Jacks Test (or the Hubscher maneuver) is a clinical test claimed to be an estimation of the efficacy and integrity of the windlass mechanism of the foot.
Some debate as to who first described the test: Jack or Hubscher?
Ewen A. Jack described his test of dorsiflexion of the hallux in 1953 in the British edition of the Journal of Bone and Joint Surgery. Even more surprising, and empowering, is that he originally presented the paper in 1951 at a scientific meeting, a full five years before Enklaar’s discussion on Hubscher maneuver.
Jack, Ewen A. "Naviculo-cuneiform fusion in the treatment of flat foot." J Bone Joint Surg Br 35 (1953): 75-82.
A simple test referred to as the ‘ toe-raising test ‘ gives an indication hut is not entirely reliable. While the patient stands with weight on both feet, the great toe is fully dorsiflexed. This manoeuvre restores the arch and gives stable posture in all cases of naviculo-cuneiform break, and in most combined breaks, but it does not do so when the talus is perpendicular. There is then insufficiemt leverage to force the navicular under the head of the talus. The efficiency of the toe-raising test is vitiated by a tight tendo calcaneus-an element in the deformity to l)e mentioned later. An interesting anatomical point emerges in connection with this toe-raising test. If the long arch is incompetent for any reason, the foot rolls medially and the calcaneum becomes everted at the subtalar joint. Eversion is not a pure movement in one plane, but is associated with rotation about the head of the talus, and produces a valgus position of the foot in relation to the vertical axis of the talus. Therefore even when the arch sags at the naviculo-cuneiform joint alone, the valgus element of the flat-foot deformity is produced at the talo-navicular joint. But it is a normal movement, in a normal joint. Toe raising, by restoring the vertical arch, automatically corrects the valgus.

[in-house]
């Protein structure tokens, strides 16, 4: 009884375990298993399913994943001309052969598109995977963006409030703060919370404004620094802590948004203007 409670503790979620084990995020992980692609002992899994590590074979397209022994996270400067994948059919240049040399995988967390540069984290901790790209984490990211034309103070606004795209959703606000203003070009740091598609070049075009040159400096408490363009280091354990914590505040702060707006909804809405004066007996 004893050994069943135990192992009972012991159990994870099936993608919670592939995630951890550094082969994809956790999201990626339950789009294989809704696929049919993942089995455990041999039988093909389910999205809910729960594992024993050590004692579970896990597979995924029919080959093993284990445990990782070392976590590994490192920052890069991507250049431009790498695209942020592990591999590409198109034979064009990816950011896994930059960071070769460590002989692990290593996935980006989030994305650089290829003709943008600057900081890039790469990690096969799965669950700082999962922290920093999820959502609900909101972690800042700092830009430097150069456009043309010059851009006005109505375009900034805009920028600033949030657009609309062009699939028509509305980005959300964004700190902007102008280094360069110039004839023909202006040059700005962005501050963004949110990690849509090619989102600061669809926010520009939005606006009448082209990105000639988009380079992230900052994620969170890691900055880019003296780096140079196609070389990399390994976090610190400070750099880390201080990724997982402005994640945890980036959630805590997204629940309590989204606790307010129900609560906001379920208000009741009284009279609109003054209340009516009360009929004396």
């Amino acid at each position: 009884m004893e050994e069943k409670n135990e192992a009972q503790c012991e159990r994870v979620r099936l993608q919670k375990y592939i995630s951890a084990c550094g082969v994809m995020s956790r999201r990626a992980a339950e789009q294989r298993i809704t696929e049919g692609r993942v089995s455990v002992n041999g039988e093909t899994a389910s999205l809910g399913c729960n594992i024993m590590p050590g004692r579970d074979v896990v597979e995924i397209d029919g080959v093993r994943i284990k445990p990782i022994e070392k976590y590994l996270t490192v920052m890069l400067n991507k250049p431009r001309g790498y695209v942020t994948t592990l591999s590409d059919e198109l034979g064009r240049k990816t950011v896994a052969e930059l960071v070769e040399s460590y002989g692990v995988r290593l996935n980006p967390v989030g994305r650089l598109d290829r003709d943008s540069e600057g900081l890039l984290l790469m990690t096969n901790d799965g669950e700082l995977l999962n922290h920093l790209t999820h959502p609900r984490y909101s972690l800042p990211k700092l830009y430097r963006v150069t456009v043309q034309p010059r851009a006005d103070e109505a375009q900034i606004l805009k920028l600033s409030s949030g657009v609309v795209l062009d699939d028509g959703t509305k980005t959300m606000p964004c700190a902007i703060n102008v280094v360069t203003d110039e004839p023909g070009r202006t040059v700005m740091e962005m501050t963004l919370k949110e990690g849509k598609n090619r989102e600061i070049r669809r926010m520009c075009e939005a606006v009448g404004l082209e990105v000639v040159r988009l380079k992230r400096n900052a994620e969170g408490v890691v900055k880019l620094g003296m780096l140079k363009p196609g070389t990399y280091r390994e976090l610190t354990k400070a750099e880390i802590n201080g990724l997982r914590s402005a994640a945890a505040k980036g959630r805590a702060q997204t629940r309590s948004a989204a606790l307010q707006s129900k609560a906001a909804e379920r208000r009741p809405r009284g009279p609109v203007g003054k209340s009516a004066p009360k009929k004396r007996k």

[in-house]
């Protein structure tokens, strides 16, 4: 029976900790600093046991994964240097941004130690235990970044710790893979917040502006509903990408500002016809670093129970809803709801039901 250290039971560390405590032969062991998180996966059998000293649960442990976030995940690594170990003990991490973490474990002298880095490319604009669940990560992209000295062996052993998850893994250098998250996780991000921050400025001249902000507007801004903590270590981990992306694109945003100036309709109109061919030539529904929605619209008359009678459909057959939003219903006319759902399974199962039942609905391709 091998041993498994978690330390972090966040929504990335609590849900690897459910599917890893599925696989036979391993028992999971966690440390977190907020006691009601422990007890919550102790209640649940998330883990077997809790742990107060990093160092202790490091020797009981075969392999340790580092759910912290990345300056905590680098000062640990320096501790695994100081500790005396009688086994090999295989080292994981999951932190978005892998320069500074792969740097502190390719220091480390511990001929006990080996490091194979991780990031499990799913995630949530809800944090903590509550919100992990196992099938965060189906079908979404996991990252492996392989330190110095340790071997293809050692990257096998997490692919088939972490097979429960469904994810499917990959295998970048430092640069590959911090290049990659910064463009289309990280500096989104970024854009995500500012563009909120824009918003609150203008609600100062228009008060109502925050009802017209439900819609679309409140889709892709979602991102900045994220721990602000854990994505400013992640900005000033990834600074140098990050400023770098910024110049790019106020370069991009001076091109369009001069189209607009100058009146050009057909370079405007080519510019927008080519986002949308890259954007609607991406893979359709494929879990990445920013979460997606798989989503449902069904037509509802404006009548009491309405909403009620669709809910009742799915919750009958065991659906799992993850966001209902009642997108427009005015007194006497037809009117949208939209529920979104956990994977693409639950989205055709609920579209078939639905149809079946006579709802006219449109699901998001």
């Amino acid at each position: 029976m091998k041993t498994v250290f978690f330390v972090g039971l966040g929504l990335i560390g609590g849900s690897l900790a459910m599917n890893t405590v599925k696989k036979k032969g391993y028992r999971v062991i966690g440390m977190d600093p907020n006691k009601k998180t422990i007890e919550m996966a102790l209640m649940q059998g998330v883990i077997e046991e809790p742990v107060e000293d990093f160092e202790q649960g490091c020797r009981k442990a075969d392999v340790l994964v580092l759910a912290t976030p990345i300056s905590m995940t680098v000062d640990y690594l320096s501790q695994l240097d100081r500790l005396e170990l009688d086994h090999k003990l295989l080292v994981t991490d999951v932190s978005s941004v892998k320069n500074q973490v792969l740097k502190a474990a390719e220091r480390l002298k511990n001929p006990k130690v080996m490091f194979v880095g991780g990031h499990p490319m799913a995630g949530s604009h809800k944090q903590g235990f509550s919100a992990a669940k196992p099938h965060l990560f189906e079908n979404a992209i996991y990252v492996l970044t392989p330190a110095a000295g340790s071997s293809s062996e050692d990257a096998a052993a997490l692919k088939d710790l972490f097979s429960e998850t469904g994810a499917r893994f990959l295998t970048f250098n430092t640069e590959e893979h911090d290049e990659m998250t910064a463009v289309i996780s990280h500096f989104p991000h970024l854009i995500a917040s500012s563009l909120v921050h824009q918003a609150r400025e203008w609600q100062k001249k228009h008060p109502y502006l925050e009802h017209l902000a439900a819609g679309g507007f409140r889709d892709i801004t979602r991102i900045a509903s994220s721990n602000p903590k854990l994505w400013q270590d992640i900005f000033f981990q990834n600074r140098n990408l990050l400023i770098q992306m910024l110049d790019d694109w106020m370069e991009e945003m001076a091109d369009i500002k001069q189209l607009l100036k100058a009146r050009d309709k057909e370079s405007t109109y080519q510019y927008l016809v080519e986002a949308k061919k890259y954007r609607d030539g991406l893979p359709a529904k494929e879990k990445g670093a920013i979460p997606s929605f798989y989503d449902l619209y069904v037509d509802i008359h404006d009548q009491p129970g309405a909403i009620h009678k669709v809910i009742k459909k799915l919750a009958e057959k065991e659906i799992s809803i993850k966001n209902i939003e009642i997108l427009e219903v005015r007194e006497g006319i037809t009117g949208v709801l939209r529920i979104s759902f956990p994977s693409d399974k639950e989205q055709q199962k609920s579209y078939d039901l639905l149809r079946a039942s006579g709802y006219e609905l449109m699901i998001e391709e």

need to address this
Research that Used Jacks Test:
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